When the Irish monk Columba or Colmcille (=the pigeon) went ashore on the small island of Iona in the year 563 AD, it had already for several centuries served as a religious centre for the Celtic druids. In Viking times it held a sacred position in the Norwegian possessions overseas. The Viking name for Iona was Ilkolmkill.
To day Iona belongs to the Inner Hebrides. The island is small, only 5 1\2 kms long and 2 1\2 kms broad, and lies outside the much larger island of Mull. To get there one must go by ferry from Oban in Scotland to Mull, then one hour bus ride, before entering the small ferry out to Iona. Like elsewhere in Scotland or Ireland, the weather is humid and unstable all year, so if the day starts out with some rain showers, the sun will peep through again in just a few hours. The ferry landing is close to the monastery, and the island’s small steady population are mostly concentrated around the main attraction. There are no more than 70 houses on the island. On our way to the abbey ruins we pass the remnants of a nunnery, founded in 1203 AD by Reginald MacDonald of Islay – Lord of the Isles. It was once run by the order of St. Benedict. The nunnery is modest in size, but one gets a good impression of how they once must have lived here. The ruins are surrounded by remnants of what once must have been a beautiful cloister garden.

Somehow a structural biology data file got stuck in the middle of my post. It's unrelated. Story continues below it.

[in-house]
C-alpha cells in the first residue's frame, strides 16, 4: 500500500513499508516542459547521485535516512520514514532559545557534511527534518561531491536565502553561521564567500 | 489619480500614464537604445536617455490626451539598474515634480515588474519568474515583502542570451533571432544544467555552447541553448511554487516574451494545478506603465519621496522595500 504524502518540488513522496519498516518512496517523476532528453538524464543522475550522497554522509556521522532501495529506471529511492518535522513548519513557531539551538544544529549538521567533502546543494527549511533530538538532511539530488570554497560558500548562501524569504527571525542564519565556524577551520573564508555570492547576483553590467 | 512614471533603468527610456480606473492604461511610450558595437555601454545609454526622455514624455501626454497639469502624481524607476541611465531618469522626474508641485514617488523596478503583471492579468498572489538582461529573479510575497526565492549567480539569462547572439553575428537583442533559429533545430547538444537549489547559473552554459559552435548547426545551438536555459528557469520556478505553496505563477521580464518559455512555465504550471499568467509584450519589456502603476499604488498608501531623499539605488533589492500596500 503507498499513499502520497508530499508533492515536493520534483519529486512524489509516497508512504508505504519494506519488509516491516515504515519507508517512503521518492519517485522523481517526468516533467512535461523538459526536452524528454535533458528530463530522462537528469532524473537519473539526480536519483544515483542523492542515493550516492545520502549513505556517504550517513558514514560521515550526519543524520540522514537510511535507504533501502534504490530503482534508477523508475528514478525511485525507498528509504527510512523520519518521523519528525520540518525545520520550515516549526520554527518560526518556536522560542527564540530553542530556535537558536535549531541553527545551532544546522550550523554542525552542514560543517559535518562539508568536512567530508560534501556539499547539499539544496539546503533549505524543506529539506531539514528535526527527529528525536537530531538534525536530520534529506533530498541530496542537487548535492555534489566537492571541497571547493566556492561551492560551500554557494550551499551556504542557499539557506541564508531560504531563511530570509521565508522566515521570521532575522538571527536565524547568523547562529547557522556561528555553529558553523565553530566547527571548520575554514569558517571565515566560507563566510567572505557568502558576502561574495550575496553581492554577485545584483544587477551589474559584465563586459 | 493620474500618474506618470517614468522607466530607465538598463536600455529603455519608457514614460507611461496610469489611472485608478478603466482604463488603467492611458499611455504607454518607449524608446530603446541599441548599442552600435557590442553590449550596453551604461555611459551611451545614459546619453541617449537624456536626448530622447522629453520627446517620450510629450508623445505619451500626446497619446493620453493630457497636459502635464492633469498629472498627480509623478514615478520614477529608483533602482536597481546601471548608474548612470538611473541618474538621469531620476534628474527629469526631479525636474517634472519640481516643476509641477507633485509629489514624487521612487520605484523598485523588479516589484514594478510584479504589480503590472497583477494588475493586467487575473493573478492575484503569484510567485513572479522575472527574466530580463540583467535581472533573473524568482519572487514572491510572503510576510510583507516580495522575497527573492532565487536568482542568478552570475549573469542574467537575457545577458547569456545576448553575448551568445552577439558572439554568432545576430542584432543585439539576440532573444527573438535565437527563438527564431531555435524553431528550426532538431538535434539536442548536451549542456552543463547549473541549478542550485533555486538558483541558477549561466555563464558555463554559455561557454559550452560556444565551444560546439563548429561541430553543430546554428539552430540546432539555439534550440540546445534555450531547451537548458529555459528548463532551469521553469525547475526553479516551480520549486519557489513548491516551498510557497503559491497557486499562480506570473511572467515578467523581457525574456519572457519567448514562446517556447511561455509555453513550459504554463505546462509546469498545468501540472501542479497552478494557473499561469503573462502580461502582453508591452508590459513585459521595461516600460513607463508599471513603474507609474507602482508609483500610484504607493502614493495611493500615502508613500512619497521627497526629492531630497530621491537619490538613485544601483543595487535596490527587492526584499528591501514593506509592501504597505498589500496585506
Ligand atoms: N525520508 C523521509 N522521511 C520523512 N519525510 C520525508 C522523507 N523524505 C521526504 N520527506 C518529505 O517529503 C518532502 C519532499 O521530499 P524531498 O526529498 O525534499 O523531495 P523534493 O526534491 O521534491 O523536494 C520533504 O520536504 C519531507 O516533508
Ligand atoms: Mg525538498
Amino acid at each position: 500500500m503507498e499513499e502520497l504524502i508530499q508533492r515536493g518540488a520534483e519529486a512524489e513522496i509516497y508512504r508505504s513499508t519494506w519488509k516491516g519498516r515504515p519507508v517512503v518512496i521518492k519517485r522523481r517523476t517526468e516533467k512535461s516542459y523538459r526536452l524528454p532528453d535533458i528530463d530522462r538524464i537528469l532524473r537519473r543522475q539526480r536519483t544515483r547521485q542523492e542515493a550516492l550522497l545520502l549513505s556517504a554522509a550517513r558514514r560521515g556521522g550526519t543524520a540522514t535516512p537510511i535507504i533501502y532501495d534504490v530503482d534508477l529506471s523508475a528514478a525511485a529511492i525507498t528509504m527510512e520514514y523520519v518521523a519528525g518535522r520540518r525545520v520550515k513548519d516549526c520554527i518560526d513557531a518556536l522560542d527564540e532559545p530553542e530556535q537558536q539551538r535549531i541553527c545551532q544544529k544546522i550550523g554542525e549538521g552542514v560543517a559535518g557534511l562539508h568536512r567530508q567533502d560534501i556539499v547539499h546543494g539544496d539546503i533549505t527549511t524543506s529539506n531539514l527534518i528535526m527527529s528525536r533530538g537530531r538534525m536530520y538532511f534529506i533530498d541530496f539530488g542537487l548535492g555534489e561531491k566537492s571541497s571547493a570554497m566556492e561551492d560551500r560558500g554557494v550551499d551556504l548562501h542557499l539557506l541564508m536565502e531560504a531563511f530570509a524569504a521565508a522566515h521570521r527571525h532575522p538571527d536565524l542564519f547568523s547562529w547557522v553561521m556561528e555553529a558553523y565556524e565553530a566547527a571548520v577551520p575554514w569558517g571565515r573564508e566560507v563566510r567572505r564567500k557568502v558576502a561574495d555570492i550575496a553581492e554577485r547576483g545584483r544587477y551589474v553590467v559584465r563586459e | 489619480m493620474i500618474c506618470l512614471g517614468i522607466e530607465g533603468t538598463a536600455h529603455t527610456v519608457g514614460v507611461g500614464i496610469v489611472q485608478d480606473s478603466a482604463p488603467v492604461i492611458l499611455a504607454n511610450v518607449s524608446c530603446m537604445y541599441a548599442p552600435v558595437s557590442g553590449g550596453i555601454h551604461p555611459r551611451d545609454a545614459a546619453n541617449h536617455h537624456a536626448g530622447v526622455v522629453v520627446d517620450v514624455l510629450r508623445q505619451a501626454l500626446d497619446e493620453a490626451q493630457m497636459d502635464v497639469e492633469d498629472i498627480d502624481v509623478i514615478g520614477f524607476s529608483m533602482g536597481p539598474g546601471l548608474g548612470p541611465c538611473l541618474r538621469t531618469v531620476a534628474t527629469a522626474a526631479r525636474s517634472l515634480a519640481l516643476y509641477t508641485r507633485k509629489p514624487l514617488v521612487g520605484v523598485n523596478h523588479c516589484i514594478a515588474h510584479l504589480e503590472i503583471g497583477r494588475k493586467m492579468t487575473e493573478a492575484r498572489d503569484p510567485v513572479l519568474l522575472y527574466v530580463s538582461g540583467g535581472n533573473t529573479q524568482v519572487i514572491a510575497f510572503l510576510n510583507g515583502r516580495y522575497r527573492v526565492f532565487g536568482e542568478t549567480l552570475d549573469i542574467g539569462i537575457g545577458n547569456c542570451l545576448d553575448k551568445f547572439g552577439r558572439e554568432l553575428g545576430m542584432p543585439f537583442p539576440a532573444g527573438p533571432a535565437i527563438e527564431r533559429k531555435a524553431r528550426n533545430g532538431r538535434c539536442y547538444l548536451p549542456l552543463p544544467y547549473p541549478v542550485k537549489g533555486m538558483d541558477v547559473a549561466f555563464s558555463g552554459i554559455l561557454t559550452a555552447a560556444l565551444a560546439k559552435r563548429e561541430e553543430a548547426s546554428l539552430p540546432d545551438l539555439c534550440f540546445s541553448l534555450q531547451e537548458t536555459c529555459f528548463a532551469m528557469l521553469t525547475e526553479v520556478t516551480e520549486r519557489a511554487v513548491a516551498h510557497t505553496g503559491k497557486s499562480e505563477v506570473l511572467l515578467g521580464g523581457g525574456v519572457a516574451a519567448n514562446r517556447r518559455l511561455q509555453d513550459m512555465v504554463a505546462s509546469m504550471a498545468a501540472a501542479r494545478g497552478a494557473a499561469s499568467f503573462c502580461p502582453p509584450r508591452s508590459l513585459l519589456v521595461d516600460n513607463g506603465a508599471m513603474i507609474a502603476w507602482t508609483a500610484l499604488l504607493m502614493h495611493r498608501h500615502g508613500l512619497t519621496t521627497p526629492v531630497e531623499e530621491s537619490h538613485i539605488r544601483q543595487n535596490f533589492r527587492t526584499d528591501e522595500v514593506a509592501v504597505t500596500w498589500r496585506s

On our way to the Cathedral (1203) and the ruins of the Monastery, we pass the small Chapel of St. Oran. This chapel is the oldest building, still intact, on the island, founded by the legendary Somerled, Lord of the Isles in 1150 AD. Surrounding the chapel is the Holy Cemetery – Reilig Oran. Here rest the earthly remnants of 60 kings – 48 Scottish, 4 Irish and 8 Norwegian. The legendary Macbeth is also buried here. Magnus Barelegs (King of Norway 1095 – 1103) visited the island on one of his many sea raids in the Western Islands. His bard, Bjørn Krepphendt, paints a vivid picture of these raids:
Snorre relates what happened on Iona:
The church Snorre is referring to has long since disappeared. Magnus Barelegs managed at that time (1098) to secure his Scottish provinces, but the fighting steadily broke out again. King Håkon Håkonsson had to cross the North Sea once more in the 1260’s to “tidy up”. In the Battle of Largs on October 2nd 1263 AD he defeated the Scottish king Alexander III’s troops (according to Snorre). In reality it was a draw.